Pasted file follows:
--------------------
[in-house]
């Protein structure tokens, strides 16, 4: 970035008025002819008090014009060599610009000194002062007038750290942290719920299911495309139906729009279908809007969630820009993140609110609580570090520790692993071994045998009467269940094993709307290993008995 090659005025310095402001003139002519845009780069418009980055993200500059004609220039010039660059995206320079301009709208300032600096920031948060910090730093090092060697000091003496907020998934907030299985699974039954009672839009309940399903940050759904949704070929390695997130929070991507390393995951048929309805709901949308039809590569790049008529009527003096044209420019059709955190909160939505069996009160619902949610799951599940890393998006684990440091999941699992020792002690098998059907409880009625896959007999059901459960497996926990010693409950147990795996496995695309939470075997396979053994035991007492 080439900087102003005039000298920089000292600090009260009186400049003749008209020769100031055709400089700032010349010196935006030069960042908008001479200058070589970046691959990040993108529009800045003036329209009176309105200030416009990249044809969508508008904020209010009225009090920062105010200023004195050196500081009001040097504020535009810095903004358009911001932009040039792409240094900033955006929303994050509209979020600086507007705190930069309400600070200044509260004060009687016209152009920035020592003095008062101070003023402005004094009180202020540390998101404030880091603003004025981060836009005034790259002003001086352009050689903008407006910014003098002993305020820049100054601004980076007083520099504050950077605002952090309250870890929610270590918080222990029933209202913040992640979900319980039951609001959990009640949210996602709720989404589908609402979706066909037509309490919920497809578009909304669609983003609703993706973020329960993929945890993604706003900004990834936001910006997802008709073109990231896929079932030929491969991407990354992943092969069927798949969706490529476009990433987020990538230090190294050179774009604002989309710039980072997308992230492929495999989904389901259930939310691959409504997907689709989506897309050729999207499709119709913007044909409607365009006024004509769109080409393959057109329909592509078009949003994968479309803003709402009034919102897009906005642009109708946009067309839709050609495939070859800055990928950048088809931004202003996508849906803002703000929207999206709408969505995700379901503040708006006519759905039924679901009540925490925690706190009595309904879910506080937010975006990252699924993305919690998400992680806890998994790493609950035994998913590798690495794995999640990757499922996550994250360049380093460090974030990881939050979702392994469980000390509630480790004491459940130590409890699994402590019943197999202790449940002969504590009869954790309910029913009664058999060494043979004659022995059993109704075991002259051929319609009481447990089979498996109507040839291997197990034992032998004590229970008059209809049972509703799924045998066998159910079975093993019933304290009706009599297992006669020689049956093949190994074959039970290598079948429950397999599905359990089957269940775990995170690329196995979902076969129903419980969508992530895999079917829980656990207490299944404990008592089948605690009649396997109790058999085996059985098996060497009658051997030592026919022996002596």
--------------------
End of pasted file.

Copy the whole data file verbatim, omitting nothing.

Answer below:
[in-house]
């Protein structure tokens, strides 16, 4: 970035008025002819008090014009060599610009000194002062007038750290942290719920299911495309139906729009279908809007969630820009993140609110609580570090520790692993071994045998009467269940094993709307290993008995 090659005025310095402001003139002519845009780069418009980055993200500059004609220039010039660059995206320079301009709208300032600096920031948060910090730093090092060697000091003496907020998934907030299985699974039954009672839009309940399903940050759904949704070929390695997130929070991507390393995951048929309805709901949308039809590569790049008529009527003096044209420019059709955190909160939505069996009160619902949610799951599940890393998006684990440091999941699992020792002690098998059907409880009625896959007999059901459960497996926990010693409950147990795996496995695309939470075997396979053994035991007492 080439900087102003005039000298920089000292600090009260009186400049003749008209020769100031055709400089700032010349010196935006030069960042908008001479200058070589970046691959990040993108529009800045003036329209009176309105200030416009990249044809969508508008904020209010009225009090920062105010200023004195050196500081009001040097504020535009810095903004358009911001932009040039792409240094900033955006929303994050509209979020600086507007705190930069309400600070200044509260004060009687016209152009920035020592003095008062101070003023402005004094009180202020540390998101404030880091603003004025981060836009005034790259002003001086352009050689903008407006910014003098002993305020820049100054601004980076007083520099504050950077605002952090309250870890929610270590918080222990029933209202913040992640979900319980039951609001959990009640949210996602709720989404589908609402979706066909037509309490919920497809578009909304669609983003609703993706973020329960993929945890993604706003900004990834936001910006997802008709073109990231896929079932030929491969991407990354992943092969069927798949969706490529476009990433987020990538230090190294050179774009604002989309710039980072997308992230492929495999989904389901259930939310691959409504997907689709989506897309050729999207499709119709913007044909409607365009006024004509769109080409393959057109329909592509078009949003994968479309803003709402009034919102897009906005642009109708946009067309839709050609495939070859800055990928950048088809931004202003996508849906803002703000929207999206709408969505995700379901503040708006006519759905039924679901009540925490925690706190009595309904879910506080937010975006990252699924993305919690998400992680806890998994790493609950035994998913590798690495794995999640990757499922996550994250360049380093460090974030990881939050979702392994469980000390509630480790004491459940130590409890699994402590019943197999202790449940002969504590009869954790309910029913009664058999060494043979004659022995059993109704075991002259051929319609009481447990089979498996109507040839291997197990034992032998004590229970008059209809049972509703799924045998066998159910079975093993019933304290009706009599297992006669020689049956093949190994074959039970290598079948429950397999599905359990089957269940775990995170690329196995979902076969129903419980969508992530895999079917829980656990207490299944404990008592089948605690009649396997109790058999085996059985098996060497009658051997030592026919022996002596």